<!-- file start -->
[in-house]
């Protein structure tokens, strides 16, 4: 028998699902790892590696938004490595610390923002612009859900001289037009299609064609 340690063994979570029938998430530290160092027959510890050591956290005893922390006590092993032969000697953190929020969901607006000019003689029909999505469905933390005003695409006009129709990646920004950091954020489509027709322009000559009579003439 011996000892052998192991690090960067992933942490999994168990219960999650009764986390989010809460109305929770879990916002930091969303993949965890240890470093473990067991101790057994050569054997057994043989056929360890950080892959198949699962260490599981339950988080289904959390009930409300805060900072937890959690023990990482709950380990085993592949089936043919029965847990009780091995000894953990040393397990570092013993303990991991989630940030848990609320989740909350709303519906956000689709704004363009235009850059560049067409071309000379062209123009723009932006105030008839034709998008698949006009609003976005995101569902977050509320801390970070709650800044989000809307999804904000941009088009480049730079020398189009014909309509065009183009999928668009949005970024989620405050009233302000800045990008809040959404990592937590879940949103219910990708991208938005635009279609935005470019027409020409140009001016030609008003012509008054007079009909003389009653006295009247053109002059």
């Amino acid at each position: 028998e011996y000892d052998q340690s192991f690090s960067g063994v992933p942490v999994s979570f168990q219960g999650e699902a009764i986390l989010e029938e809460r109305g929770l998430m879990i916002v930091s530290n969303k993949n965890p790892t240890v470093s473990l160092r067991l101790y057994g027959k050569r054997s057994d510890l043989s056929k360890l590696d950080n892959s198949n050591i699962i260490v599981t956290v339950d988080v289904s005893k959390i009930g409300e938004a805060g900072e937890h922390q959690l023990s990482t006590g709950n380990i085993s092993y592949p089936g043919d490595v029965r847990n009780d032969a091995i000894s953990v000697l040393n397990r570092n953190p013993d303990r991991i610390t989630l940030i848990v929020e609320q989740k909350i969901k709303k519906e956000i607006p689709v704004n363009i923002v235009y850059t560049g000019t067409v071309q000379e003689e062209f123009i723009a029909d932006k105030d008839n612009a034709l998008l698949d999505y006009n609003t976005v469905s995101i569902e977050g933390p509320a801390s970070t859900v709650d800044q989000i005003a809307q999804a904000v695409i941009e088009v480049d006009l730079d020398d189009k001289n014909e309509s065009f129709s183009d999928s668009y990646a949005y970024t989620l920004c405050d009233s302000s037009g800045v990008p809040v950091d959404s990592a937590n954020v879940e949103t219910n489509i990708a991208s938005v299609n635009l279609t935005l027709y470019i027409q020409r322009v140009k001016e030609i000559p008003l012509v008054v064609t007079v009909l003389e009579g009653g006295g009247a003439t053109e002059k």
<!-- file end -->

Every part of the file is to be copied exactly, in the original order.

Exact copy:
[in-house]
């Protein structure tokens, strides 16, 4: 028998699902790892590696938004490595610390923002612009859900001289037009299609064609 340690063994979570029938998430530290160092027959510890050591956290005893922390006590092993032969000697953190929020969901607006000019003689029909999505469905933390005003695409006009129709990646920004950091954020489509027709322009000559009579003439 011996000892052998192991690090960067992933942490999994168990219960999650009764986390989010809460109305929770879990916002930091969303993949965890240890470093473990067991101790057994050569054997057994043989056929360890950080892959198949699962260490599981339950988080289904959390009930409300805060900072937890959690023990990482709950380990085993592949089936043919029965847990009780091995000894953990040393397990570092013993303990991991989630940030848990609320989740909350709303519906956000689709704004363009235009850059560049067409071309000379062209123009723009932006105030008839034709998008698949006009609003976005995101569902977050509320801390970070709650800044989000809307999804904000941009088009480049730079020398189009014909309509065009183009999928668009949005970024989620405050009233302000800045990008809040959404990592937590879940949103219910990708991208938005635009279609935005470019027409020409140009001016030609008003012509008054007079009909003389009653006295009247053109002059």
């Amino acid at each position: 028998e011996y000892d052998q340690s192991f690090s960067g063994v992933p942490v999994s979570f168990q219960g999650e699902a009764i986390l989010e029938e809460r109305g929770l998430m879990i916002v930091s530290n969303k993949n965890p790892t240890v470093s473990l160092r067991l101790y057994g027959k050569r054997s057994d510890l043989s056929k360890l590696d950080n892959s198949n050591i699962i260490v599981t956290v339950d988080v289904s005893k959390i009930g409300e938004a805060g900072e937890h922390q959690l023990s990482t006590g709950n380990i085993s092993y592949p089936g043919d490595v029965r847990n009780d032969a091995i000894s953990v000697l040393n397990r570092n953190p013993d303990r991991i610390t989630l940030i848990v929020e609320q989740k909350i969901k709303k519906e956000i607006p689709v704004n363009i923002v235009y850059t560049g000019t067409v071309q000379e003689e062209f123009i723009a029909d932006k105030d008839n612009a034709l998008l698949d999505y006009n609003t976005v469905s995101i569902e977050g933390p509320a801390s970070t859900v709650d800044q989000i005003a809307q999804a904000v695409i941009e088009v480049d006009l730079d020398d189009k001289n014909e309509s065009f129709s183009d999928s668009y990646a949005y970024t989620l920004c405050d009233s302000s037009g800045v990008p809040v950091d959404s990592a937590n954020v879940e949103t219910n489509i990708a991208s938005v299609n635009l279609t935005l027709y470019i027409q020409r322009v140009k001016e030609i000559p008003l012509v008054v064609t007079v009909l003389e009579g009653g006295g009247a003439t053109e002059k």